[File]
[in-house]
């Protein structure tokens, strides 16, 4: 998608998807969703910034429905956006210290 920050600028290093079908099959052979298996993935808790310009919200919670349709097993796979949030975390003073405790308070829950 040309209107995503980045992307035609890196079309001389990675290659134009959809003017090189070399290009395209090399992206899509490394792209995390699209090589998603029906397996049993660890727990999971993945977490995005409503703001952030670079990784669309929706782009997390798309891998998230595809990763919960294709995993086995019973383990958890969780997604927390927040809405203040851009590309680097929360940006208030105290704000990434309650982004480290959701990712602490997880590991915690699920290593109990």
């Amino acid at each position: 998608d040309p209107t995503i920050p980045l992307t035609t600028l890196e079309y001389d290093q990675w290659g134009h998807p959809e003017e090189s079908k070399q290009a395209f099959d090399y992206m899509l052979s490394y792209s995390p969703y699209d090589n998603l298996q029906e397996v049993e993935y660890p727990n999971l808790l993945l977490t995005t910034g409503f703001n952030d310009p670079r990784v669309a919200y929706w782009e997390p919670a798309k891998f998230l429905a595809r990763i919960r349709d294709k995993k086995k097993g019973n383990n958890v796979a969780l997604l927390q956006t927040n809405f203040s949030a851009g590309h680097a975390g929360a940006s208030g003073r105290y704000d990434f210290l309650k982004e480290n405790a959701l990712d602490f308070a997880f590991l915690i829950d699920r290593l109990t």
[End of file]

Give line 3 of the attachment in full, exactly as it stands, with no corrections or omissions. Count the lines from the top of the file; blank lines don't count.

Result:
């Amino acid at each position: 998608d040309p209107t995503i920050p980045l992307t035609t600028l890196e079309y001389d290093q990675w290659g134009h998807p959809e003017e090189s079908k070399q290009a395209f099959d090399y992206m899509l052979s490394y792209s995390p969703y699209d090589n998603l298996q029906e397996v049993e993935y660890p727990n999971l808790l993945l977490t995005t910034g409503f703001n952030d310009p670079r990784v669309a919200y929706w782009e997390p919670a798309k891998f998230l429905a595809r990763i919960r349709d294709k995993k086995k097993g019973n383990n958890v796979a969780l997604l927390q956006t927040n809405f203040s949030a851009g590309h680097a975390g929360a940006s208030g003073r105290y704000d990434f210290l309650k982004e480290n405790a959701l990712d602490f308070a997880f590991l915690i829950d699920r290593l109990t």